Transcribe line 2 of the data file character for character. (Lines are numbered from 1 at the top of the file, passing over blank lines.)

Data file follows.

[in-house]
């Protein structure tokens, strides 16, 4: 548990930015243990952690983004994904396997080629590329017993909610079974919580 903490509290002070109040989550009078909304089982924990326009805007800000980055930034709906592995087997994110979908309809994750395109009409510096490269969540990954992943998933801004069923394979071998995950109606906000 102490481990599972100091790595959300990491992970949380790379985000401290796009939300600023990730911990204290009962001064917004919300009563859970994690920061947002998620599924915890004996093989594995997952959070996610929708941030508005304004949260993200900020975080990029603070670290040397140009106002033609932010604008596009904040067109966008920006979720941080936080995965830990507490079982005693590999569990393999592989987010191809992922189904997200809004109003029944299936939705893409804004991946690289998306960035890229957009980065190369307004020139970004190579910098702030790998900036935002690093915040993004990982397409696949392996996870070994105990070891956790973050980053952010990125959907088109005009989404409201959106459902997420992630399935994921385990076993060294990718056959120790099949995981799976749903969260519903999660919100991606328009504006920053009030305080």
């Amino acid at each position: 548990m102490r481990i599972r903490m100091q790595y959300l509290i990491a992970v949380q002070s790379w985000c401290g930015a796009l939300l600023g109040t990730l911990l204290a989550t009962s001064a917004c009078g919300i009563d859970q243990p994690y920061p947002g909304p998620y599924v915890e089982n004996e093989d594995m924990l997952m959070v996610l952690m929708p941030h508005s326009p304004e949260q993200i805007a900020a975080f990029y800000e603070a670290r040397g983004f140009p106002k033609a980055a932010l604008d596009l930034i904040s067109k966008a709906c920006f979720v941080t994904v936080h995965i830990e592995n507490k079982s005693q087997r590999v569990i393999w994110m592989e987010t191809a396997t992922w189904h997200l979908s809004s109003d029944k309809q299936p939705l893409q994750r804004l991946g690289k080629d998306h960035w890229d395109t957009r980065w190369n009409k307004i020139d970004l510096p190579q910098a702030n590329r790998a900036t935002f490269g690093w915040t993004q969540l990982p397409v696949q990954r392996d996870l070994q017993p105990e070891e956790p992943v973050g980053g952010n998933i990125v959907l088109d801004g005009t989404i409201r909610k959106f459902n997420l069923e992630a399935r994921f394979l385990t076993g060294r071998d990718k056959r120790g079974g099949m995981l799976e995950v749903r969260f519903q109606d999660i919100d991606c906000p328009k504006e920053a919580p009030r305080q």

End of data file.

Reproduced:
């Protein structure tokens, strides 16, 4: 548990930015243990952690983004994904396997080629590329017993909610079974919580 903490509290002070109040989550009078909304089982924990326009805007800000980055930034709906592995087997994110979908309809994750395109009409510096490269969540990954992943998933801004069923394979071998995950109606906000 102490481990599972100091790595959300990491992970949380790379985000401290796009939300600023990730911990204290009962001064917004919300009563859970994690920061947002998620599924915890004996093989594995997952959070996610929708941030508005304004949260993200900020975080990029603070670290040397140009106002033609932010604008596009904040067109966008920006979720941080936080995965830990507490079982005693590999569990393999592989987010191809992922189904997200809004109003029944299936939705893409804004991946690289998306960035890229957009980065190369307004020139970004190579910098702030790998900036935002690093915040993004990982397409696949392996996870070994105990070891956790973050980053952010990125959907088109005009989404409201959106459902997420992630399935994921385990076993060294990718056959120790099949995981799976749903969260519903999660919100991606328009504006920053009030305080």